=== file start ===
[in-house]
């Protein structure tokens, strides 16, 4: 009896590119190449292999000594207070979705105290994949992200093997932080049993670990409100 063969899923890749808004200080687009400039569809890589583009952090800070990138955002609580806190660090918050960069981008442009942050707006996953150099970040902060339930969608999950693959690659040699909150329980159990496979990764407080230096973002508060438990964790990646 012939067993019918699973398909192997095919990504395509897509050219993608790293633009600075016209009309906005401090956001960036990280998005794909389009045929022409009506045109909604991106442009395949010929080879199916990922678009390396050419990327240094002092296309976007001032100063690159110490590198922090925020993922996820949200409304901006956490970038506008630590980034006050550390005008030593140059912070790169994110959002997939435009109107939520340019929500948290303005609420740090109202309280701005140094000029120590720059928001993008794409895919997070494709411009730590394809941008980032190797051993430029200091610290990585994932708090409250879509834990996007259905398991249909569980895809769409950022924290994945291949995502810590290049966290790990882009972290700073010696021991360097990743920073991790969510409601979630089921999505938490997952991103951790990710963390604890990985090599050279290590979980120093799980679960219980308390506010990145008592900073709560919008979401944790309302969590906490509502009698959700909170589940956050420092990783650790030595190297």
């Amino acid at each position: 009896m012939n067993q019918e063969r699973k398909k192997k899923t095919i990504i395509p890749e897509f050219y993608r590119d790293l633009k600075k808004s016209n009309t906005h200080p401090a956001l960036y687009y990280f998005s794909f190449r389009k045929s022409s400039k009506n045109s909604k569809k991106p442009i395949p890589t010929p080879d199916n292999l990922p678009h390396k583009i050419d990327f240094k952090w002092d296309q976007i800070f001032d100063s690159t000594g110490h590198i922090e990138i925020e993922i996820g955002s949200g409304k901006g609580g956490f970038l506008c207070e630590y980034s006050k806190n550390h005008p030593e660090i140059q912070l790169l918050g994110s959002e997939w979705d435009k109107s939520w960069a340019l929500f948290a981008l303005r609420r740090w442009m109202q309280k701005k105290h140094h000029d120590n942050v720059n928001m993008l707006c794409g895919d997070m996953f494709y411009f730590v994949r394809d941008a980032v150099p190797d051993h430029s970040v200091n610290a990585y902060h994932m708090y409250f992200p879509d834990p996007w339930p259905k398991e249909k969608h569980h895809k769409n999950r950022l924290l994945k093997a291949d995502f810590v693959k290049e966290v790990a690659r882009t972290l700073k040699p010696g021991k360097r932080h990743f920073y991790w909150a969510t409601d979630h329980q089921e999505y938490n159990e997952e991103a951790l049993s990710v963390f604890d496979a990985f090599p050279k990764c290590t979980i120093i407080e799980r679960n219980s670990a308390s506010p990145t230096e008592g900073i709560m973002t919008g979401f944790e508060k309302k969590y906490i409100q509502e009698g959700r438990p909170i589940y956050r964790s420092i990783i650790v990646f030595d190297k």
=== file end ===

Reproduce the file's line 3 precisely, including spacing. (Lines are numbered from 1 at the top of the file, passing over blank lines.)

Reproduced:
């Amino acid at each position: 009896m012939n067993q019918e063969r699973k398909k192997k899923t095919i990504i395509p890749e897509f050219y993608r590119d790293l633009k600075k808004s016209n009309t906005h200080p401090a956001l960036y687009y990280f998005s794909f190449r389009k045929s022409s400039k009506n045109s909604k569809k991106p442009i395949p890589t010929p080879d199916n292999l990922p678009h390396k583009i050419d990327f240094k952090w002092d296309q976007i800070f001032d100063s690159t000594g110490h590198i922090e990138i925020e993922i996820g955002s949200g409304k901006g609580g956490f970038l506008c207070e630590y980034s006050k806190n550390h005008p030593e660090i140059q912070l790169l918050g994110s959002e997939w979705d435009k109107s939520w960069a340019l929500f948290a981008l303005r609420r740090w442009m109202q309280k701005k105290h140094h000029d120590n942050v720059n928001m993008l707006c794409g895919d997070m996953f494709y411009f730590v994949r394809d941008a980032v150099p190797d051993h430029s970040v200091n610290a990585y902060h994932m708090y409250f992200p879509d834990p996007w339930p259905k398991e249909k969608h569980h895809k769409n999950r950022l924290l994945k093997a291949d995502f810590v693959k290049e966290v790990a690659r882009t972290l700073k040699p010696g021991k360097r932080h990743f920073y991790w909150a969510t409601d979630h329980q089921e999505y938490n159990e997952e991103a951790l049993s990710v963390f604890d496979a990985f090599p050279k990764c290590t979980i120093i407080e799980r679960n219980s670990a308390s506010p990145t230096e008592g900073i709560m973002t919008g979401f944790e508060k309302k969590y906490i409100q509502e009698g959700r438990p909170i589940y956050r964790s420092i990783i650790v990646f030595d190297k």